Feeds

Fabric7 beats Sun to x86 SMP smack-down

Socket man

Choosing a cloud hosting partner with confidence

Fabric7 has tried to steal the high-end x86 server limelight from Sun Microsystems by announcing a number of upgrades to its gear just ahead of Sun's eight-socket server launch.

Since launching last year, Fabric7 has sold two types of systems - the more conventional eight-socket Q80 and the unique fourteen-socket Q160. The start-up this month will complement these servers with a host of hardware options, including a new Fibre Channel gateway, general purpose blade servers and modules meant to handle specific tasks. These additions should solidify Fabric7's attack on the x86 SMP market ignored by most of the Tier 1s.

"We're rolling out a few things that we've been working on for awhile. We've been marching down a path, and now we're finishing it off," Fabric7 CEO Sharad Mehrotra told us.

Mehrotra highlighted the addition of a denser switch module for the Q160 box. Customers will now find a 24 1-Gigabit Ethernet port option to go along with the existing 10-port module. The additional ports should make it easier for users to connect multiple Q80 systems into a single Q160.

Also new with the Q160 are some two-socket Opteron "modules" or blades that plug into the three half-size slots of the server. Customers can use the blades as general purpose complements to the Opteron-based Q160 SMP or to help out with tasks for an application running on the core Q160 system.

In addition, customers will now find modules for handling SSL encryption and load balancing and a daughter card that creates a Fibre Channel gateway on the 160 boxes. There are a couple of other additions, which you can catch here.

Fabric7 has placed an interesting bet, which is that the big boys forgot about the potential of the x86 SMP market. Many of you will remember HP and IBM dabbling in the 8-way space and even Dell voicing its intentions to touch the high-end with Xeon.

As it turned, few customers were interested in massive 32-bit Xeon systems and not much software was around to run on the boxes that were purchased.

With Opteron, the game changed, as AMD provided a 64-bit x86 chip that scaled just fine. Fabric7 took advantage of the product by creating the Q80, which resembles a standard server, and the Q160, which is more of a SMP dynamo that can function as a Unix SMP replacement. The Q160 ships with 128 Gbps of non-blocking, switched I/O that permits up to 40 Gbps of bandwidth to processors and memory. Customers can link the systems together at speeds of up to 30 Gbps, which we reported last November.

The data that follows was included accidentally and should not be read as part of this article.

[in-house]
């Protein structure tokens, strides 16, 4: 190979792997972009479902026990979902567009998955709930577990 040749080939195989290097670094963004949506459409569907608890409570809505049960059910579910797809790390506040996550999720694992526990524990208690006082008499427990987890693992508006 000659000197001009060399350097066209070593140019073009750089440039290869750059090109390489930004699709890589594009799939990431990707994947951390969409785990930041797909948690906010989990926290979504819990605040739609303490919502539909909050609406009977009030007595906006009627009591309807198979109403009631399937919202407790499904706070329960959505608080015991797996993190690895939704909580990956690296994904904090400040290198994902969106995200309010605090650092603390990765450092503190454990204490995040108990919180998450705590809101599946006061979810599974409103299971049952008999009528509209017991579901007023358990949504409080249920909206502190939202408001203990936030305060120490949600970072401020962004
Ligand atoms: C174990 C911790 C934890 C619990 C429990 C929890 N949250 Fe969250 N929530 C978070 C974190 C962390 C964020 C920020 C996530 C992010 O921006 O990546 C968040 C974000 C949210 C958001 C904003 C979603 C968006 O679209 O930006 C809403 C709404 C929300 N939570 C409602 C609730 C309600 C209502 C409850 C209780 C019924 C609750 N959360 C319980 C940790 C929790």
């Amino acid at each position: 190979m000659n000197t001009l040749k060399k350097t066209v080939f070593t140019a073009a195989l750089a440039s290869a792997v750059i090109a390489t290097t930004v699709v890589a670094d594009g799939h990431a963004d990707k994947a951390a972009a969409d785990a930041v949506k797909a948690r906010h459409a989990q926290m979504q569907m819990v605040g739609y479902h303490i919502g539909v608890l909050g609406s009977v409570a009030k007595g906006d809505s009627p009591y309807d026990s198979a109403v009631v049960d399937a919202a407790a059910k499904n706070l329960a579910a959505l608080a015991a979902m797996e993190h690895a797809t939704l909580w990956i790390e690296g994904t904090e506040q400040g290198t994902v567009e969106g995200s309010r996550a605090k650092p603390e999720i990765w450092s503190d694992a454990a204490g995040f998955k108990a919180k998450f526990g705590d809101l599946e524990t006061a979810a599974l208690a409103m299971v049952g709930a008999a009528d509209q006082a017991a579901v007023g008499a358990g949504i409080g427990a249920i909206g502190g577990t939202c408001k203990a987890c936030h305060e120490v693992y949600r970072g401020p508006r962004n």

IBM has done its part to invest in making Xeon work well in larger systems, but only specialists such as Unisys have really charged after the high-end x86 SMP market. Fabric7 reckons this past gear from rivals hasn't placed enough emphasis on "mainframe-like" features, which is what it tried to correct with the Q160.

Tomorrow Sun Microsystems is expected to toss its hat into the x86 SMP race with the official launch of the eight-socket x4600 Opteron-based server. Mehrotra - an ex-Sun staffer - isn't scared.

"We are delighted to see Sun's announcement tomorrow," he told us. "It will be really easy to point out how much ahead of the game we are. Still, it's nice to have a Tier 1 player in the market and to be able to compare pricing with them."

We revealed Sun's upcoming gear last week.

Mehrotra, however, did have some praise for Sun on the Solaris x86 front, saying a few customers are asking for the OS. Fabric7 plans to support Solaris in addition to Linux and Windows in the coming months.

So far, Fabric7 has only claimed "in the tens of customers," according to Mehrotra, but the CEO says that's what he expected.

"We're talking about evaluations that stretch over long periods of time. Hopefully, we'll close a couple of the big deals

The new Fabric7 gear isn't up on the company's web site just yet, but Mehrotra assured us that its virtual arrival would happen in the next couple of days. ®

Remote control for virtualized desktops

More from The Register

next story
Azure TITSUP caused by INFINITE LOOP
Fat fingered geo-block kept Aussies in the dark
NASA launches new climate model at SC14
75 days of supercomputing later ...
Yahoo! blames! MONSTER! email! OUTAGE! on! CUT! CABLE! bungle!
Weekend woe for BT as telco struggles to restore service
You think the CLOUD's insecure? It's BETTER than UK.GOV's DATA CENTRES
We don't even know where some of them ARE – Maude
DEATH by COMMENTS: WordPress XSS vuln is BIGGEST for YEARS
Trio of XSS turns attackers into admins
Cloud unicorns are extinct so DiData cloud mess was YOUR fault
Applications need to be built to handle TITSUP incidents
BOFH: WHERE did this 'fax-enabled' printer UPGRADE come from?
Don't worry about that cable, it's part of the config
Stop the IoT revolution! We need to figure out packet sizes first
Researchers test 802.15.4 and find we know nuh-think! about large scale sensor network ops
prev story

Whitepapers

Why cloud backup?
Combining the latest advancements in disk-based backup with secure, integrated, cloud technologies offer organizations fast and assured recovery of their critical enterprise data.
A strategic approach to identity relationship management
ForgeRock commissioned Forrester to evaluate companies’ IAM practices and requirements when it comes to customer-facing scenarios versus employee-facing ones.
10 threats to successful enterprise endpoint backup
10 threats to a successful backup including issues with BYOD, slow backups and ineffective security.
High Performance for All
While HPC is not new, it has traditionally been seen as a specialist area – is it now geared up to meet more mainstream requirements?
The next step in data security
With recent increased privacy concerns and computers becoming more powerful, the chance of hackers being able to crack smaller-sized RSA keys increases.